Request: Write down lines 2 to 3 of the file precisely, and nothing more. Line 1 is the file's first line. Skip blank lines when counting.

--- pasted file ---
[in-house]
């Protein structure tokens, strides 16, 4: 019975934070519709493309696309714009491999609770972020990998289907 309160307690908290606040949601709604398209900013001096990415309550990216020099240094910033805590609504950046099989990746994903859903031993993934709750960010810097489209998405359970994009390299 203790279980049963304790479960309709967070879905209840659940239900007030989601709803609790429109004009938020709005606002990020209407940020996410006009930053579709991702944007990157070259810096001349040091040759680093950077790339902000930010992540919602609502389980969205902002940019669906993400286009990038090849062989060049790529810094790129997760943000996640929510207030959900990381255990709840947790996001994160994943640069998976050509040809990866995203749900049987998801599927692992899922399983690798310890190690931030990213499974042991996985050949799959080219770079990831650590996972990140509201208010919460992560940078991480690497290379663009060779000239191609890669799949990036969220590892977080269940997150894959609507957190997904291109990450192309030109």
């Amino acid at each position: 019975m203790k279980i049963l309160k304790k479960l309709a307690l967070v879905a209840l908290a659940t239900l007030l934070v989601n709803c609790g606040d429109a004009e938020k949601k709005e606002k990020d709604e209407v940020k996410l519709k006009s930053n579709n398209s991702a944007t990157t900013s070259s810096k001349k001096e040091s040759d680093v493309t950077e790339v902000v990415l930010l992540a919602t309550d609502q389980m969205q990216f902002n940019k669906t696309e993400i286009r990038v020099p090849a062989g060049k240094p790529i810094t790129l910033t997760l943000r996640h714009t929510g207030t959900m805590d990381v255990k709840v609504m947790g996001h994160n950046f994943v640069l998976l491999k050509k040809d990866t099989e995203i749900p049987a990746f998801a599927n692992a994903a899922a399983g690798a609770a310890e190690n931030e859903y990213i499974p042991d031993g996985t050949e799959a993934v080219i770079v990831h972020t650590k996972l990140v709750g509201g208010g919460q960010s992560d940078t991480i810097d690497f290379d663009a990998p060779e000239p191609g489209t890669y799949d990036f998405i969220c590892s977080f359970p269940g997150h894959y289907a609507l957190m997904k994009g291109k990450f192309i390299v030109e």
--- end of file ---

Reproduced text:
């Protein structure tokens, strides 16, 4: 019975934070519709493309696309714009491999609770972020990998289907 309160307690908290606040949601709604398209900013001096990415309550990216020099240094910033805590609504950046099989990746994903859903031993993934709750960010810097489209998405359970994009390299 203790279980049963304790479960309709967070879905209840659940239900007030989601709803609790429109004009938020709005606002990020209407940020996410006009930053579709991702944007990157070259810096001349040091040759680093950077790339902000930010992540919602609502389980969205902002940019669906993400286009990038090849062989060049790529810094790129997760943000996640929510207030959900990381255990709840947790996001994160994943640069998976050509040809990866995203749900049987998801599927692992899922399983690798310890190690931030990213499974042991996985050949799959080219770079990831650590996972990140509201208010919460992560940078991480690497290379663009060779000239191609890669799949990036969220590892977080269940997150894959609507957190997904291109990450192309030109």
């Amino acid at each position: 019975m203790k279980i049963l309160k304790k479960l309709a307690l967070v879905a209840l908290a659940t239900l007030l934070v989601n709803c609790g606040d429109a004009e938020k949601k709005e606002k990020d709604e209407v940020k996410l519709k006009s930053n579709n398209s991702a944007t990157t900013s070259s810096k001349k001096e040091s040759d680093v493309t950077e790339v902000v990415l930010l992540a919602t309550d609502q389980m969205q990216f902002n940019k669906t696309e993400i286009r990038v020099p090849a062989g060049k240094p790529i810094t790129l910033t997760l943000r996640h714009t929510g207030t959900m805590d990381v255990k709840v609504m947790g996001h994160n950046f994943v640069l998976l491999k050509k040809d990866t099989e995203i749900p049987a990746f998801a599927n692992a994903a899922a399983g690798a609770a310890e190690n931030e859903y990213i499974p042991d031993g996985t050949e799959a993934v080219i770079v990831h972020t650590k996972l990140v709750g509201g208010g919460q960010s992560d940078t991480i810097d690497f290379d663009a990998p060779e000239p191609g489209t890669y799949d990036f998405i969220c590892s977080f359970p269940g997150h894959y289907a609507l957190m997904k994009g291109k990450f192309i390299v030109e």